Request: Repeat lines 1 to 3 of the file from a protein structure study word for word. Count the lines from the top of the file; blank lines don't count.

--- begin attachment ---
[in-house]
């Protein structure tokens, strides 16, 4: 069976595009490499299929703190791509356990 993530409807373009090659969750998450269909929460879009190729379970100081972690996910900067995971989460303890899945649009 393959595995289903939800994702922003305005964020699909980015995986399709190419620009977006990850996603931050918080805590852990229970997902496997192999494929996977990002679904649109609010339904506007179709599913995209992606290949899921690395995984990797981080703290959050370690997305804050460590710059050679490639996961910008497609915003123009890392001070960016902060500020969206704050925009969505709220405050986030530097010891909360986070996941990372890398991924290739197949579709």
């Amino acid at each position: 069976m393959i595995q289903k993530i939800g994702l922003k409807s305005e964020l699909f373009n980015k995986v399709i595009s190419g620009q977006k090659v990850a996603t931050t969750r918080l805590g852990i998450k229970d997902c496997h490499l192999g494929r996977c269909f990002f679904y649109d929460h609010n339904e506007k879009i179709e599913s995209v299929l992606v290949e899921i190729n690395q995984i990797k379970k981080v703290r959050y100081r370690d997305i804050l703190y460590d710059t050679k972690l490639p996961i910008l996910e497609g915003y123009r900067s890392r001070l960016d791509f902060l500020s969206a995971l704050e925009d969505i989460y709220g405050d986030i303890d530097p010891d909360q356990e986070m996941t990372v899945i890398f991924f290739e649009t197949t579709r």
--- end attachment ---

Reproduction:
[in-house]
């Protein structure tokens, strides 16, 4: 069976595009490499299929703190791509356990 993530409807373009090659969750998450269909929460879009190729379970100081972690996910900067995971989460303890899945649009 393959595995289903939800994702922003305005964020699909980015995986399709190419620009977006990850996603931050918080805590852990229970997902496997192999494929996977990002679904649109609010339904506007179709599913995209992606290949899921690395995984990797981080703290959050370690997305804050460590710059050679490639996961910008497609915003123009890392001070960016902060500020969206704050925009969505709220405050986030530097010891909360986070996941990372890398991924290739197949579709």
């Amino acid at each position: 069976m393959i595995q289903k993530i939800g994702l922003k409807s305005e964020l699909f373009n980015k995986v399709i595009s190419g620009q977006k090659v990850a996603t931050t969750r918080l805590g852990i998450k229970d997902c496997h490499l192999g494929r996977c269909f990002f679904y649109d929460h609010n339904e506007k879009i179709e599913s995209v299929l992606v290949e899921i190729n690395q995984i990797k379970k981080v703290r959050y100081r370690d997305i804050l703190y460590d710059t050679k972690l490639p996961i910008l996910e497609g915003y123009r900067s890392r001070l960016d791509f902060l500020s969206a995971l704050e925009d969505i989460y709220g405050d986030i303890d530097p010891d909360q356990e986070m996941t990372v899945i890398f991924f290739e649009t197949t579709r």